Bridget Jones reviewed
It’s been 12 years since Bridget Jones graced our screens with her big pants and bottom resembling two bowling balls, so the hugely-anticipated third run was always going to attract cinema-goers in their hundreds of thousands.
But re-awakening a cinematic icon after over a decade can be risky: will the characters be too old and wrinkly for screen fodder? Will the writers still be able to make it fall apart funny? And will all the old characters be able to fit filming into their busy schedules to make us feel sufficiently like we are back in Bridget’s life? (RIP Hugh Grant).
I mean, let’s face it: Bridget Jones The Edge of Reason contained some dodgy scenes that really could have been cut out – remember the Thai girls singing Like a Virgin in prison sporting ill-fitting bras? Noooo. It’s scenes like this (and a couple more besides) that made me uneasy about joining the nation’s enthusiasm for Bridget Jones’ Baby. If the second was worse than the first, the third could well be worse than the second, right?
Wrong. And not just a little bit wrong – this version is bigger, better and funnier than the other two, with a bang-up-to-date script, a whole cast of recognisable characters (who have all moved on in their lives) and the addition of Patrick Dempsey who is utterly brilliant. I’ve been in love with Dempsey ever since he graced our screens as brain surgeon Dr Shepherd (aka Dr McDreamy) in Grey’s Anatomy which has, coincidently, been running the for exact same number of years that Bridget has been absent (fate?).
Let’s rewind a little bit… It’s a Tuesday evening, my babysitter has arrived and my friend is on her way. I haven’t been to the cinema for what must be over six months and have tickets to the best cinema in Norwich, if not all of Norfolk, Cinema City. This beautiful Grade I listed building – once a partly medieval merchant’s house – boasts stained glass windows, vaulted ceilings, a great bar selling locally-produced snacks and homemade cake (and, yes adults are trusted to take real glasses of real booze into the screens), a restaurant serving venison steaks amongst other delicious dishes and an outdoor courtyard that is quaint and gorgeous in equal measure.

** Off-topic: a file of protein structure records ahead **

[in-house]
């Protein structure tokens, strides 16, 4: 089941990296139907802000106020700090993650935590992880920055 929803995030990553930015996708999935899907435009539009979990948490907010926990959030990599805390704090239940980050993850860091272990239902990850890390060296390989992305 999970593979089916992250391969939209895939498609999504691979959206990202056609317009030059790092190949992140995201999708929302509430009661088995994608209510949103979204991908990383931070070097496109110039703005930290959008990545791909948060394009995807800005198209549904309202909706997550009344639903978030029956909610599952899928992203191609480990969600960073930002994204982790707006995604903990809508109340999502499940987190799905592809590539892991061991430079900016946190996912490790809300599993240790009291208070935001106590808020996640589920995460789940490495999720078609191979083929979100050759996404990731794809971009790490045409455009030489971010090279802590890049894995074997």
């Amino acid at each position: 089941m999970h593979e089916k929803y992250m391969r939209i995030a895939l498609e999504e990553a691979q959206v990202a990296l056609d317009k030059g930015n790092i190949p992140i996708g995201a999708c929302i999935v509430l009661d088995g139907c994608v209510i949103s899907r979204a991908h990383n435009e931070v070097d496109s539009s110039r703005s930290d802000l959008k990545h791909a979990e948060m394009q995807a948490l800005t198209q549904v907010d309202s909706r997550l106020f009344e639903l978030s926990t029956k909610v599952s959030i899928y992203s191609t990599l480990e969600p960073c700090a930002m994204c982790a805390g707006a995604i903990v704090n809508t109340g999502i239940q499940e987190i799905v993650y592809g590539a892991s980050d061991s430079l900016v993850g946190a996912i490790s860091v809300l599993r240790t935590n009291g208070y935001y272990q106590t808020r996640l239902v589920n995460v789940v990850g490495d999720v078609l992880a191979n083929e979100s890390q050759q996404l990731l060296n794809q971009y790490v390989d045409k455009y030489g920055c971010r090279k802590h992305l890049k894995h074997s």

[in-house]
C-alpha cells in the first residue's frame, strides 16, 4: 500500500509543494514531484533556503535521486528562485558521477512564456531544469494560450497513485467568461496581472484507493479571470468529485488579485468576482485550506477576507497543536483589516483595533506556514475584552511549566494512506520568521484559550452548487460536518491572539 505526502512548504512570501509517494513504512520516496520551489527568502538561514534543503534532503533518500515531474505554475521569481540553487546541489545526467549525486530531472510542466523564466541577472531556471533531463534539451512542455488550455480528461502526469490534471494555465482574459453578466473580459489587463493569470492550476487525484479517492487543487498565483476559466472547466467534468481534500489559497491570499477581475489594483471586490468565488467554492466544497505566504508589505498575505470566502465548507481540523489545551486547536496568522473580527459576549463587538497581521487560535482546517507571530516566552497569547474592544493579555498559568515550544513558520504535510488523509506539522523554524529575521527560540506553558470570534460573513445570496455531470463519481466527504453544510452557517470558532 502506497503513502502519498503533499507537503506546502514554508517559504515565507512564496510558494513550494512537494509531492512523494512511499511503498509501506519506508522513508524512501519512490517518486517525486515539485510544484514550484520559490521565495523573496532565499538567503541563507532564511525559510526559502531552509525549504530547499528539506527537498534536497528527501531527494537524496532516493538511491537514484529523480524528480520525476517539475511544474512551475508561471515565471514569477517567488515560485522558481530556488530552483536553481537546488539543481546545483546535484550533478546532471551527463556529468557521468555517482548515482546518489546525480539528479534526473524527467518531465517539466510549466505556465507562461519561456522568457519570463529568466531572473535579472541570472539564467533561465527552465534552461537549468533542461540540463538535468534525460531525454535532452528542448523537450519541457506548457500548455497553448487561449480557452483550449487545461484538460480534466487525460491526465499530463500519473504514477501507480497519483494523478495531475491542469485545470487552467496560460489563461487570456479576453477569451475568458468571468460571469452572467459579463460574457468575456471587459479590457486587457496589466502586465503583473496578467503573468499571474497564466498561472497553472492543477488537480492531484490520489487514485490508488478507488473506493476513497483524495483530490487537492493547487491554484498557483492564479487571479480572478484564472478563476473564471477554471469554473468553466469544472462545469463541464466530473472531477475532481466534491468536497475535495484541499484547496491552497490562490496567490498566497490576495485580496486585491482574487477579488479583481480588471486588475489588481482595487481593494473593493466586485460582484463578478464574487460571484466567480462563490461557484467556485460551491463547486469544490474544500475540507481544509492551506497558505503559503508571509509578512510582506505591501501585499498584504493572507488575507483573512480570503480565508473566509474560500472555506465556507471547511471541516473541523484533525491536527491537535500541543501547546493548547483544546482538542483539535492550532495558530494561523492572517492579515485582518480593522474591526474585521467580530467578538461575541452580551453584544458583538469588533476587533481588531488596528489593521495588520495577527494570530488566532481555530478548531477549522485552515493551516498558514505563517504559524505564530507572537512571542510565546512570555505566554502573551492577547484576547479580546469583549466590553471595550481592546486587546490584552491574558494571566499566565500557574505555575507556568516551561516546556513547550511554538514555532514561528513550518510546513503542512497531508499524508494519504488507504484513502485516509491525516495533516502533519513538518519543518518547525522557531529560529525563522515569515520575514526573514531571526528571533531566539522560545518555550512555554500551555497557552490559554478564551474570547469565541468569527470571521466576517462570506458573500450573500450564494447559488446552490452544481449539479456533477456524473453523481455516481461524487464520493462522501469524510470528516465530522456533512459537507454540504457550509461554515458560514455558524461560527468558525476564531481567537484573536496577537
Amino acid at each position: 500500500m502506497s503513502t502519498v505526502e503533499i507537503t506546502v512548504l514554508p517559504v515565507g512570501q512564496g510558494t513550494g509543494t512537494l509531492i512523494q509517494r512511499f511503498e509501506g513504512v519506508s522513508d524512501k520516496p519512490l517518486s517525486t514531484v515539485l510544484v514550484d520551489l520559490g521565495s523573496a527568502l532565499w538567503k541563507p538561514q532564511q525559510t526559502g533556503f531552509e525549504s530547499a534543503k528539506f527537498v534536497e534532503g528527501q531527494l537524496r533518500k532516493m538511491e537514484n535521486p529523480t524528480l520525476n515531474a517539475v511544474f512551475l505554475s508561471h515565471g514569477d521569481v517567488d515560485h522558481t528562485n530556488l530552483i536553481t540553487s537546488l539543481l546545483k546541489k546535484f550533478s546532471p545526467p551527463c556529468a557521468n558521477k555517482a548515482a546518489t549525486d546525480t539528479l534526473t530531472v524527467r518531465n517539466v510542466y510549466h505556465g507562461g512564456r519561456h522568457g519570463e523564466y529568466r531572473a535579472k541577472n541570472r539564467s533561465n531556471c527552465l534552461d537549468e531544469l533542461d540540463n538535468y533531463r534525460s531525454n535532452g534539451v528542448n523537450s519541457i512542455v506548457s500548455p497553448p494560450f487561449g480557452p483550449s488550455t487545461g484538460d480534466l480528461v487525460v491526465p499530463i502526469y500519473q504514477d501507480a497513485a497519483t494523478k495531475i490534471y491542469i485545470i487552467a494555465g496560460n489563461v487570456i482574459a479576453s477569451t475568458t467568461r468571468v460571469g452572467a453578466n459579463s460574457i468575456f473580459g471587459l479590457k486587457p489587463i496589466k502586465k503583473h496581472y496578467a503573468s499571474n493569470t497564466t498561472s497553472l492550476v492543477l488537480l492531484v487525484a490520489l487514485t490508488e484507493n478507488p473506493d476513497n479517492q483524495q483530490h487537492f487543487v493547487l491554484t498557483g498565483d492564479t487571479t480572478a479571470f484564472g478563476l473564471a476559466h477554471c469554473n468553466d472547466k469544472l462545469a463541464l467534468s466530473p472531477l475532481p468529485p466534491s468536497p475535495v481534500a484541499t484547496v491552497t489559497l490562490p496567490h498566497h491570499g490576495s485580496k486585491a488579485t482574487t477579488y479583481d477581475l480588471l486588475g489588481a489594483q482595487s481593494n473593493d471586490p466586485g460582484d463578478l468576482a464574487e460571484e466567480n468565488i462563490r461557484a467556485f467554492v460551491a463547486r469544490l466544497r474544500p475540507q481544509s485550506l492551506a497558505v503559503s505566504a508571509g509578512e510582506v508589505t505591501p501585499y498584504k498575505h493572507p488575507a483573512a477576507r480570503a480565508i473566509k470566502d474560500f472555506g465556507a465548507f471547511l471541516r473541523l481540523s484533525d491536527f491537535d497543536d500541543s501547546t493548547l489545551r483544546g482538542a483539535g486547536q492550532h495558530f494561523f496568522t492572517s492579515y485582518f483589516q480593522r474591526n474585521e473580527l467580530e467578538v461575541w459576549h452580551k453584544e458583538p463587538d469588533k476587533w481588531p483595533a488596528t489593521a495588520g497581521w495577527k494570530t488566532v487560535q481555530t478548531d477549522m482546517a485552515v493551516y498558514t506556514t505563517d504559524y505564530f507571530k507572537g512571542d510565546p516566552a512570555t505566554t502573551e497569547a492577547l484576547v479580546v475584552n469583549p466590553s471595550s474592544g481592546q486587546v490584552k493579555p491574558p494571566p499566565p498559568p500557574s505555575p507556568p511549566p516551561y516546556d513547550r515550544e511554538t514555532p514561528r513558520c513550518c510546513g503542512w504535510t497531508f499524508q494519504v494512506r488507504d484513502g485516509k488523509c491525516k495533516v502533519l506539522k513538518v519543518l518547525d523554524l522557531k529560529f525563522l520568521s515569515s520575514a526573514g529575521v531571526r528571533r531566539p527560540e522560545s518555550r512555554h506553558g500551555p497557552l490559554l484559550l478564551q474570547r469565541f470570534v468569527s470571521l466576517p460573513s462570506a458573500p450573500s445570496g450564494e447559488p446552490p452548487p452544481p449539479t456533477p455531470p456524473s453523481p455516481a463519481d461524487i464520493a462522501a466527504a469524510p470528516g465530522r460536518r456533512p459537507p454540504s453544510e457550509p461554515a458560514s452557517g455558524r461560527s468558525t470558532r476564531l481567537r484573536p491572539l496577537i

Being independent, Cinema City often flexes its creative muscles and pulls something brilliant out of the bag for popular films – this evening is no exception, with some flourishes to celebrate this hotly-awaited return that are anything but pants (oh, wait…).
As for the movie, the writers have cleverly elevated Bridget’s social status beyond the ditzy, career-suicidal, vodka-drinking singleton she was in the first two, with a great career as a broadcast journalist, a nice flat, longer hair and smaller bowling balls. She isn’t unrecognisable though – early scenes depicting her blowing out one lonely birthday candle before quaffing loads of wine and jumping up and down on the bed, and falling face down into the mud at a festival. Welcome back, Bridget!
The general premise? After recently splitting up with Mark Darcy (Colin Firth), Jones now maintains that she’s both happy and finally in control of her life – until handsome American Jack Qwant (Dempsey) sweeps her off her feet. And then, rather inconveniently, she finds herself pregnant and is unsure whether Mark or Jack is the father.
It really is laugh-out-loud funny, but perhaps one of the best castings is Emma Thompson as Bridget’s maternity doctor – it’s worth going to the cinema just to see this piece of acting brilliance. Bravo Thompson!
I won’t give anymore away, except to say that it’s so good that I might even go and see it again (and I never do that!). In short, go – you won’t regret it.
Bridget Jones’ Baby is playing at Cinema City until Thursday 6 October.
St Andrew’s Street, Norwich, Norfolk, NR2 4AD. Tel: 0871 902 5724. picturehouses.com/cinema/Cinema-City